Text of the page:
Niseko is no longer the secret it once was and is by far the most well-known place to ride in Japan. It is synonymous with deep, fresh pow, where quality really does meet quantity. As anyone who’s watched a few shred movies knows, Niseko’s unique weather patterns roll in regularly from Siberia, bringing some seriously large (and consistent) snowfalls that are among the driest and lightest in the world.
- Highest Point: 1200m
- Descent: 940m
- No. lifts: 15
Niseko’s one ‘united’ mountain is comprised of four different ski areas, An’nupuri, Niseko Village (previously named Higashiyama) Hanazono and Grand Hirafu. They all link up to the top of the mountain and one lift pass can be bought covering the whole resort. Almost the entire area in Grand Hirafu is floodlit every night until 9 pm – so when it’s snowing in Niseko you can ride pow all morning, take the afternoon off and go back out in the evening to find that all the tracks have been filled in. Even better, there’s hardly anyone else around. Riding the trees at night is a truly surreal experience and something every rider should try at some point in their life.
It’s worth mentioning that you should avoid Niseko during Chinese New Years. This is by far the busiest time and the resort is almost 100% booked out – accommodation, restaurants, you name it – with visitors from Hong Kong, China and Singapore. The date for Chinese New Year changes every year so look it up and avoid it at all costs!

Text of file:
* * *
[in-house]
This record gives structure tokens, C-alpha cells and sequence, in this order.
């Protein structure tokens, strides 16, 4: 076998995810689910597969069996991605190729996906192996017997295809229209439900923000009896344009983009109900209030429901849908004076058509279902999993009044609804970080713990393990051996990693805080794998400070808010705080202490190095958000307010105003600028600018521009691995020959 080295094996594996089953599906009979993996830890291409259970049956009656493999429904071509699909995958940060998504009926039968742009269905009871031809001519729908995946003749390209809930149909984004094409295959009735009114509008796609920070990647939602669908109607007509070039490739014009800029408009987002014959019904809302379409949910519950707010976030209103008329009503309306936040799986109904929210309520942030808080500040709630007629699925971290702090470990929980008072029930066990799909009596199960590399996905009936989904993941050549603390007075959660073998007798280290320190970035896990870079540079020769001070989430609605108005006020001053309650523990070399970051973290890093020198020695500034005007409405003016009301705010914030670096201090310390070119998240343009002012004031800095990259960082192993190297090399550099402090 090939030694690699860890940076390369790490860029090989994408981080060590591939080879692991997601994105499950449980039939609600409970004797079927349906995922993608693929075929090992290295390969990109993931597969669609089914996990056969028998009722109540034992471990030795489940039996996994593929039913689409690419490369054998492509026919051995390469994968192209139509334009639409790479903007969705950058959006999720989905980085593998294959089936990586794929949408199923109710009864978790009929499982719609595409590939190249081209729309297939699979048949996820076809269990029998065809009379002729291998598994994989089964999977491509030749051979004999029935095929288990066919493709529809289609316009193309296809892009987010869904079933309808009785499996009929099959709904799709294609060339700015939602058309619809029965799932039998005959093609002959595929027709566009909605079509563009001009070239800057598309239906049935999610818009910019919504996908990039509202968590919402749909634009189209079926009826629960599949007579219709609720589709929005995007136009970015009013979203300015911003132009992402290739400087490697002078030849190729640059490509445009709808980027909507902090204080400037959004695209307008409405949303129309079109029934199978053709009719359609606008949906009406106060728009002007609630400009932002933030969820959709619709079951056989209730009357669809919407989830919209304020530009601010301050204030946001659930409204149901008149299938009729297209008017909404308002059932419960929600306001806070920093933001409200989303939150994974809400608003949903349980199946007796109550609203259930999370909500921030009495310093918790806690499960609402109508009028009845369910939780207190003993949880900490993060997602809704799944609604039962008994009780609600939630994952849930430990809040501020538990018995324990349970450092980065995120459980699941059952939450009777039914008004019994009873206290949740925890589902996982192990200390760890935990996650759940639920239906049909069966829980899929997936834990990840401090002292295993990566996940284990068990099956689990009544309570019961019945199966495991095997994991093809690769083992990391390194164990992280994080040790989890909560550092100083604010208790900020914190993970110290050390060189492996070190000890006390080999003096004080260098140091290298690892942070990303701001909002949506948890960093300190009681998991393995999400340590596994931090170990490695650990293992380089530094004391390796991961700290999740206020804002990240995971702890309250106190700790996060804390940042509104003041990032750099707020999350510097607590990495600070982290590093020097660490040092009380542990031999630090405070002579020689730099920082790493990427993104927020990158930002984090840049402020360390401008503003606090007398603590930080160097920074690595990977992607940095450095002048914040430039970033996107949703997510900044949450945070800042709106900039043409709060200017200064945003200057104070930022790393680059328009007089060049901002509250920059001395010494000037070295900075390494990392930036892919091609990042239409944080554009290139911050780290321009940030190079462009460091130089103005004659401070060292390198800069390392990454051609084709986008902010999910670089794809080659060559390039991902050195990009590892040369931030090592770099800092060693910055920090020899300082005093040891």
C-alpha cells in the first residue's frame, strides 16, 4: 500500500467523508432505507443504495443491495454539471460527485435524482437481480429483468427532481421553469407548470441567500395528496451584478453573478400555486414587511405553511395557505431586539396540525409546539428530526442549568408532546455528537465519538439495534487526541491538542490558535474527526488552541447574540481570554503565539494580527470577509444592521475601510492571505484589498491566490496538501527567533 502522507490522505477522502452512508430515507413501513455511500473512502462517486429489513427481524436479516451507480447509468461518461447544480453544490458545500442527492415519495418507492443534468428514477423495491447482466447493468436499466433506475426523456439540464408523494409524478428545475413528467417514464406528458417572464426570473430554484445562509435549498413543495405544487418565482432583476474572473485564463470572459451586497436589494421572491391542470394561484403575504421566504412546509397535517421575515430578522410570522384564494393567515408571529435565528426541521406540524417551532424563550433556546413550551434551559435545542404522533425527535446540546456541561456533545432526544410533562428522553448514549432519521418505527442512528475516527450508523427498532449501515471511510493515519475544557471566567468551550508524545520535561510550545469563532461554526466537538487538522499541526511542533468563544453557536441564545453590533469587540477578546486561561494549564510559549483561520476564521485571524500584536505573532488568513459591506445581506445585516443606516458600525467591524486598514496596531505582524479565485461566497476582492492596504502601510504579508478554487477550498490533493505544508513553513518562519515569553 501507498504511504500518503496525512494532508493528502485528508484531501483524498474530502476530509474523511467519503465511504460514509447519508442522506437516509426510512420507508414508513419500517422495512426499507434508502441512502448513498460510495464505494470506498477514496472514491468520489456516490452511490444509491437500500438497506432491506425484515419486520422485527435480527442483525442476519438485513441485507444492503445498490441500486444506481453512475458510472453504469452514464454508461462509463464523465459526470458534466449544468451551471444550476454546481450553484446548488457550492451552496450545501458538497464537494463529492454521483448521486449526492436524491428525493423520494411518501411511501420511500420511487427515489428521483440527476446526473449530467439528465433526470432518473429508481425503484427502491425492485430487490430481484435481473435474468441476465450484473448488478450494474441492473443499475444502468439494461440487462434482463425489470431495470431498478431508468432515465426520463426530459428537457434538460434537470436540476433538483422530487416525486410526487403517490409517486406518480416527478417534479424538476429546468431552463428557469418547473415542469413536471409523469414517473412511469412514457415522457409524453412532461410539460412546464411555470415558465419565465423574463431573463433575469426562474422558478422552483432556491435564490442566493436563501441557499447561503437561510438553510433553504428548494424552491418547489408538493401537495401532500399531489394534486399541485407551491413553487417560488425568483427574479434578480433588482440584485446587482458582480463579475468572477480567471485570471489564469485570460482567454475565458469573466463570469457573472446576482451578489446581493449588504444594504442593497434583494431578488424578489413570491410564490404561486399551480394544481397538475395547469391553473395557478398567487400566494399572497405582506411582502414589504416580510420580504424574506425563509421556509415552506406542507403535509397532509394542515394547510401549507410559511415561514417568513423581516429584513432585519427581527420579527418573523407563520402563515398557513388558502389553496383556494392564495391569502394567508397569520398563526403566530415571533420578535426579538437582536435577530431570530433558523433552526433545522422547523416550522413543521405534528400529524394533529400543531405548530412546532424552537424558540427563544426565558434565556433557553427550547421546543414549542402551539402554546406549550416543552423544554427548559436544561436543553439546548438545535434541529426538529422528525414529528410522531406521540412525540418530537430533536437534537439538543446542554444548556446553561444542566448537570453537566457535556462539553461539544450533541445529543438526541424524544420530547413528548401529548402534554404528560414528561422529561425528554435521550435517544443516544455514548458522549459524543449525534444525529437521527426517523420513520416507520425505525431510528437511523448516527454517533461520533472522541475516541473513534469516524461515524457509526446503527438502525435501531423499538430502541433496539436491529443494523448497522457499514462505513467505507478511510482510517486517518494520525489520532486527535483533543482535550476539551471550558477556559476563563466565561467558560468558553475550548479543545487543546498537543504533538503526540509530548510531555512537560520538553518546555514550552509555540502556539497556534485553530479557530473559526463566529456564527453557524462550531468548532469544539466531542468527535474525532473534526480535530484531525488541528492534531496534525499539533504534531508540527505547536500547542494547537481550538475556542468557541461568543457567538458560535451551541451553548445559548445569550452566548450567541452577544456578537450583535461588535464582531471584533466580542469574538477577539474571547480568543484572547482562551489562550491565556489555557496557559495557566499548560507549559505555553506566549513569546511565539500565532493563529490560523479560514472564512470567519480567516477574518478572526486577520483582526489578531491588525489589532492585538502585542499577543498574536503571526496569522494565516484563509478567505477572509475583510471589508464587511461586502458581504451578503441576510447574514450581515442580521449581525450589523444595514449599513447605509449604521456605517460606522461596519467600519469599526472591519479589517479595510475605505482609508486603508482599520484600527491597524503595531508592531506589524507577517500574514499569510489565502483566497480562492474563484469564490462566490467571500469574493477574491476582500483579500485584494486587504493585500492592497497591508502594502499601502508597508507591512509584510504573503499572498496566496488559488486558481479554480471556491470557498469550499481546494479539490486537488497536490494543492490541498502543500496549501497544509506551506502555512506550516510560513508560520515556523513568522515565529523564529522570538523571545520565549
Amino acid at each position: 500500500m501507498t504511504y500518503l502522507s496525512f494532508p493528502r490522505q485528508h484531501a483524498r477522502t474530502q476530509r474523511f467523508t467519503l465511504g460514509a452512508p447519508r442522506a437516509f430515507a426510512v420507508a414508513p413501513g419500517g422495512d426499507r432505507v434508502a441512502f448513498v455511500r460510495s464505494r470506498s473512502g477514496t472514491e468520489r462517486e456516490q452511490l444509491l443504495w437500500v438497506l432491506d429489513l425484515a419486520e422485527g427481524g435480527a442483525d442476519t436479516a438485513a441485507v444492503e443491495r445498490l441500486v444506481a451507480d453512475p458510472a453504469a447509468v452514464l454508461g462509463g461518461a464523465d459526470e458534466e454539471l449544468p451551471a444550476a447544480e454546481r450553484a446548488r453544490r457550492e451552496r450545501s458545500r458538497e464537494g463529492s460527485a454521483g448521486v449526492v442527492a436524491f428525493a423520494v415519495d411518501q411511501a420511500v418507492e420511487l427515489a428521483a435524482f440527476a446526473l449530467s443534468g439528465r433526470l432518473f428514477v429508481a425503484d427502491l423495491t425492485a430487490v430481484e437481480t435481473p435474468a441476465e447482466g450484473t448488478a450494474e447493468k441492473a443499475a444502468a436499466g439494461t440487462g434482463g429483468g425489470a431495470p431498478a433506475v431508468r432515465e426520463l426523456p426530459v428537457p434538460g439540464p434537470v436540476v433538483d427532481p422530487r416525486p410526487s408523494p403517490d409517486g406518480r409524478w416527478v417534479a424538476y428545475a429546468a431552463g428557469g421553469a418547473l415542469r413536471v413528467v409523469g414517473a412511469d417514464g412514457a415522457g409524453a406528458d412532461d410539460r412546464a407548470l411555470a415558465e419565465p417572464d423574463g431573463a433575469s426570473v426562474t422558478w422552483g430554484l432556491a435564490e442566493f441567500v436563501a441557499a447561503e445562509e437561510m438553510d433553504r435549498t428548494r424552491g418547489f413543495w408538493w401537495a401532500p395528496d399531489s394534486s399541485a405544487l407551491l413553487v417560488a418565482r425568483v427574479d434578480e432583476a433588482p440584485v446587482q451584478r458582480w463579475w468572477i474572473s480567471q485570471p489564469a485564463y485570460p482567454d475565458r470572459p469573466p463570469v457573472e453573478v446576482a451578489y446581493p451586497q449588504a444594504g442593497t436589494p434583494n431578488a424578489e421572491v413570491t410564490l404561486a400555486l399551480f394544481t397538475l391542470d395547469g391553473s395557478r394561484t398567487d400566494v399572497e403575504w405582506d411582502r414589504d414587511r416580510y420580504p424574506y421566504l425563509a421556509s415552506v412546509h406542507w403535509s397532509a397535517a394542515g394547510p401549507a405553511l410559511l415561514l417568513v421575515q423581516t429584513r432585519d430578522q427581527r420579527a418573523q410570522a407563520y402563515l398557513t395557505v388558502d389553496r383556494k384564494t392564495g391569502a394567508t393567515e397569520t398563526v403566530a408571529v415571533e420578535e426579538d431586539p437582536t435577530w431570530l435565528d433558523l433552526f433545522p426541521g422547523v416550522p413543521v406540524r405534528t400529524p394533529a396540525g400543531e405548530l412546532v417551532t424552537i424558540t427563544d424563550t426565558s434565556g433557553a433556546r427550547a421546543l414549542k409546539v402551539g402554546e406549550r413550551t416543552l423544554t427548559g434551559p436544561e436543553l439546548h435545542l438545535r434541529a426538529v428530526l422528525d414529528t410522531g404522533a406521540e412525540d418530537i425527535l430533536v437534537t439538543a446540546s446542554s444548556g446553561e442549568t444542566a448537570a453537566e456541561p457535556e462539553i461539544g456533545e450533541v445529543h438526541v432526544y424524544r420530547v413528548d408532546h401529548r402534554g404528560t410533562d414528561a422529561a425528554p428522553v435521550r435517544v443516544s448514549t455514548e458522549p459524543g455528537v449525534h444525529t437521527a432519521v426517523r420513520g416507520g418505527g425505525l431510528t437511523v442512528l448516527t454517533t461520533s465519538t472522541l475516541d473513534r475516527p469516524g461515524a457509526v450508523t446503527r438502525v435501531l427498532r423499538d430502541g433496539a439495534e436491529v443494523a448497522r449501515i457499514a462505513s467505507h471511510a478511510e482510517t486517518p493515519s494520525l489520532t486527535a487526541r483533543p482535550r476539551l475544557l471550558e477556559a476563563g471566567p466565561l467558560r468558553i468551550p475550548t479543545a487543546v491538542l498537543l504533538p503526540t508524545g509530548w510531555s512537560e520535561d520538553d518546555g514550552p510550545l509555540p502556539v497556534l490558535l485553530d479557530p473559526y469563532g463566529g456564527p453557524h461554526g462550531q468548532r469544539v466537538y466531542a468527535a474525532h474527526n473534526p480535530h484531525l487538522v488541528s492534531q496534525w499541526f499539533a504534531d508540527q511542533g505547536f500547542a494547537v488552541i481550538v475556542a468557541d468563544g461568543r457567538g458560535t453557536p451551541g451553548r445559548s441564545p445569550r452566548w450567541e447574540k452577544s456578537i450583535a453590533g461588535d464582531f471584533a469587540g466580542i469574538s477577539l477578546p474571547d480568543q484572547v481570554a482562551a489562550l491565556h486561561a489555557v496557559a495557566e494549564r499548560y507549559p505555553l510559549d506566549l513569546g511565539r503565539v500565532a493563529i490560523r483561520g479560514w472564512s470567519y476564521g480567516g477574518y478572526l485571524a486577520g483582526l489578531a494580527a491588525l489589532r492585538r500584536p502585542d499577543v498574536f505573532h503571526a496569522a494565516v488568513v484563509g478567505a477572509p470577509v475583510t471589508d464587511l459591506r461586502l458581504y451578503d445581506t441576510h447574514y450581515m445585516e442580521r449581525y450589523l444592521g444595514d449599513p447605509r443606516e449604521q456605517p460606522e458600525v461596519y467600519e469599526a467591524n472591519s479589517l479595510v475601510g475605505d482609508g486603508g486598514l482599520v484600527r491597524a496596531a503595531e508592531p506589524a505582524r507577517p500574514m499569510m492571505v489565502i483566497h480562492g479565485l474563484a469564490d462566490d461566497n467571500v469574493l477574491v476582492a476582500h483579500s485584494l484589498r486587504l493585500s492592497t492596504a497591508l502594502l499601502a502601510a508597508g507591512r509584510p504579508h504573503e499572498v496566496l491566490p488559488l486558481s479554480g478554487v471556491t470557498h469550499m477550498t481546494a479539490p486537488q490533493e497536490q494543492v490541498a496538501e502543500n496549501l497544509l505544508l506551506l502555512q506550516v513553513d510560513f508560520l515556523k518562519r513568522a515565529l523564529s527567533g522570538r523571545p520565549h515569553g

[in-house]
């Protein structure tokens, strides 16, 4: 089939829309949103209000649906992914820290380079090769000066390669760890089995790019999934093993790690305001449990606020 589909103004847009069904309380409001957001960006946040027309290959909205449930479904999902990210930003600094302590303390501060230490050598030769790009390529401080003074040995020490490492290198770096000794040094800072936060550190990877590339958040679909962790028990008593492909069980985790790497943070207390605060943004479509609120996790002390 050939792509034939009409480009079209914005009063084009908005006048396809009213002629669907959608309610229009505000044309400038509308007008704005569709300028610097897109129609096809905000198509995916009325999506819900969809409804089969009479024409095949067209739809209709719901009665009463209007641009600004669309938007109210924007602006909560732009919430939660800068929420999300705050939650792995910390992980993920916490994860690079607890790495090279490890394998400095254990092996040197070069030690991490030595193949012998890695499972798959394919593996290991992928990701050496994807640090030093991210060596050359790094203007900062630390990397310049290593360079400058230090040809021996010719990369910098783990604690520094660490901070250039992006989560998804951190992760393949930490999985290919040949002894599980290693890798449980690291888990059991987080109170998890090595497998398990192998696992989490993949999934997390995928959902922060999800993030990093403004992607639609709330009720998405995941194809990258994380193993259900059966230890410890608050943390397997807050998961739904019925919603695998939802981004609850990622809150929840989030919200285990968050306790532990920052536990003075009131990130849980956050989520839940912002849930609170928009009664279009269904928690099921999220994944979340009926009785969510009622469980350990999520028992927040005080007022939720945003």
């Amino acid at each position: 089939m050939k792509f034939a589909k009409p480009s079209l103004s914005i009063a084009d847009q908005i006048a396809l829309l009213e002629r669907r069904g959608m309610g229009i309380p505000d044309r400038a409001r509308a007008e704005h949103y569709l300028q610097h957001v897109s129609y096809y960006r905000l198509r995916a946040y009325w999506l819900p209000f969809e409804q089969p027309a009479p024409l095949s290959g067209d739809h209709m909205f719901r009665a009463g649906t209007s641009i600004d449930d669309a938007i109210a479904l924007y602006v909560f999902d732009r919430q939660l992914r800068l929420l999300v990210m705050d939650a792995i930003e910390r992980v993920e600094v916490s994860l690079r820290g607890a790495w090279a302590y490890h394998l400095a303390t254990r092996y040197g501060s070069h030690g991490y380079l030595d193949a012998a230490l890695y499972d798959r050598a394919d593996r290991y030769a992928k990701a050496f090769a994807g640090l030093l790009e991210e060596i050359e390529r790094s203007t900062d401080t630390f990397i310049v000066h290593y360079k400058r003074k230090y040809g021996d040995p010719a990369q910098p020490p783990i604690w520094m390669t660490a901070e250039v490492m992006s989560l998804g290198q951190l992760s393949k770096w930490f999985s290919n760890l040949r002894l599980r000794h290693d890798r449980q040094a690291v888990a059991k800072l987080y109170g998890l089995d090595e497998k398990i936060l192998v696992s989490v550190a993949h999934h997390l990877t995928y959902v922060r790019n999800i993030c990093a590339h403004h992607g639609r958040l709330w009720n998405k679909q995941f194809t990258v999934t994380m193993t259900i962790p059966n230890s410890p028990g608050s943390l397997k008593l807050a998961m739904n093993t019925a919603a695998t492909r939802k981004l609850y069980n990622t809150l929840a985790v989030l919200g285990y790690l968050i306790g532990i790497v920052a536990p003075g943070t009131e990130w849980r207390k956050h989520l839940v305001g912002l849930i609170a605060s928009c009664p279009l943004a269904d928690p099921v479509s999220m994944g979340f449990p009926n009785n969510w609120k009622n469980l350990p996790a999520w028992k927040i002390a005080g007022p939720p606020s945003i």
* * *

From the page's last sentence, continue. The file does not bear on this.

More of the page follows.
The Parks – 2/5
If you’re looking to ride park then Niseko probably isn’t first on the list of dream destinations, but after a week or two of shredding waist-deep pow it’s always fun to mix it up and hit a kicker or two. These days the local parks have been scaled back somewhat as popular demand dictates more freeriding, but there are a couple of pleasant surprises lurking.
“After a week or two of shredding waist-deep pow it’s always fun to mix it up and hit a kicker or two”
The first park most riders come across in Niseko is the compact but well-shaped King Park set-up, located near the bottom of the gondola in Hirafu. Here you’ll find a simple but flowing series of features – once you get past the sheep-herding style drop-in that is. The jumps here are true-table style and vary in length from about 15 to 30ft. The jibs range from super-mellow ride-on boxes to round bar down rails.
Over in Hanazono there’s a similar set up near the resort base, but this one’s a little flatter so make sure you land everything bolts else you’ll unstrapping to get top the bottom. The park crew like to get a little creative, so look out for some mellow tranny options around their table top jumps.